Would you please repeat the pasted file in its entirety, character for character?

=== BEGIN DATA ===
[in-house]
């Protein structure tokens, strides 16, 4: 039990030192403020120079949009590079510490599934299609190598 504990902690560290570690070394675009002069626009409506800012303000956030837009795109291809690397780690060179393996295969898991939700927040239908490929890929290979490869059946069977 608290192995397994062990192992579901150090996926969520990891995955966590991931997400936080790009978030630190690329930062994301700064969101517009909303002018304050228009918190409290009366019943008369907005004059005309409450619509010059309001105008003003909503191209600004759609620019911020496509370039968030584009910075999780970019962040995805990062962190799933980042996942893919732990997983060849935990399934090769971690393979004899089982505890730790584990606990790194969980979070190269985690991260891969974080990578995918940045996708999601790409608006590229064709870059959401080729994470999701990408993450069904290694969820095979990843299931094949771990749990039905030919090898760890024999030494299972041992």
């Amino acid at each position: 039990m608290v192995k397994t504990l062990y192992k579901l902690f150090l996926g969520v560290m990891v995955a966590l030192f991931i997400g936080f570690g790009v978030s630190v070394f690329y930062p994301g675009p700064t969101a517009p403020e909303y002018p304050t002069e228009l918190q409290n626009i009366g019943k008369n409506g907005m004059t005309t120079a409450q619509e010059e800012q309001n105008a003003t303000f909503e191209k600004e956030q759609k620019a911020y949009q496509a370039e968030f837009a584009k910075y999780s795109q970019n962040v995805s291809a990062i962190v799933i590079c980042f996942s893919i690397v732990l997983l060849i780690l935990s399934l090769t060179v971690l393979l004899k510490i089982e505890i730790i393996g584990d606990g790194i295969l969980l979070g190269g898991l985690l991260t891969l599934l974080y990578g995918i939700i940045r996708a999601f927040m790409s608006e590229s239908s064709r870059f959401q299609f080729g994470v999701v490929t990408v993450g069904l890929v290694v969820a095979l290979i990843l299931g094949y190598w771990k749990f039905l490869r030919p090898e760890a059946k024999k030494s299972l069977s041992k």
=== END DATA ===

[in-house]
């Protein structure tokens, strides 16, 4: 039990030192403020120079949009590079510490599934299609190598 504990902690560290570690070394675009002069626009409506800012303000956030837009795109291809690397780690060179393996295969898991939700927040239908490929890929290979490869059946069977 608290192995397994062990192992579901150090996926969520990891995955966590991931997400936080790009978030630190690329930062994301700064969101517009909303002018304050228009918190409290009366019943008369907005004059005309409450619509010059309001105008003003909503191209600004759609620019911020496509370039968030584009910075999780970019962040995805990062962190799933980042996942893919732990997983060849935990399934090769971690393979004899089982505890730790584990606990790194969980979070190269985690991260891969974080990578995918940045996708999601790409608006590229064709870059959401080729994470999701990408993450069904290694969820095979990843299931094949771990749990039905030919090898760890024999030494299972041992």
């Amino acid at each position: 039990m608290v192995k397994t504990l062990y192992k579901l902690f150090l996926g969520v560290m990891v995955a966590l030192f991931i997400g936080f570690g790009v978030s630190v070394f690329y930062p994301g675009p700064t969101a517009p403020e909303y002018p304050t002069e228009l918190q409290n626009i009366g019943k008369n409506g907005m004059t005309t120079a409450q619509e010059e800012q309001n105008a003003t303000f909503e191209k600004e956030q759609k620019a911020y949009q496509a370039e968030f837009a584009k910075y999780s795109q970019n962040v995805s291809a990062i962190v799933i590079c980042f996942s893919i690397v732990l997983l060849i780690l935990s399934l090769t060179v971690l393979l004899k510490i089982e505890i730790i393996g584990d606990g790194i295969l969980l979070g190269g898991l985690l991260t891969l599934l974080y990578g995918i939700i940045r996708a999601f927040m790409s608006e590229s239908s064709r870059f959401q299609f080729g994470v999701v490929t990408v993450g069904l890929v290694v969820a095979l290979i990843l299931g094949y190598w771990k749990f039905l490869r030919p090898e760890a059946k024999k030494s299972l069977s041992k």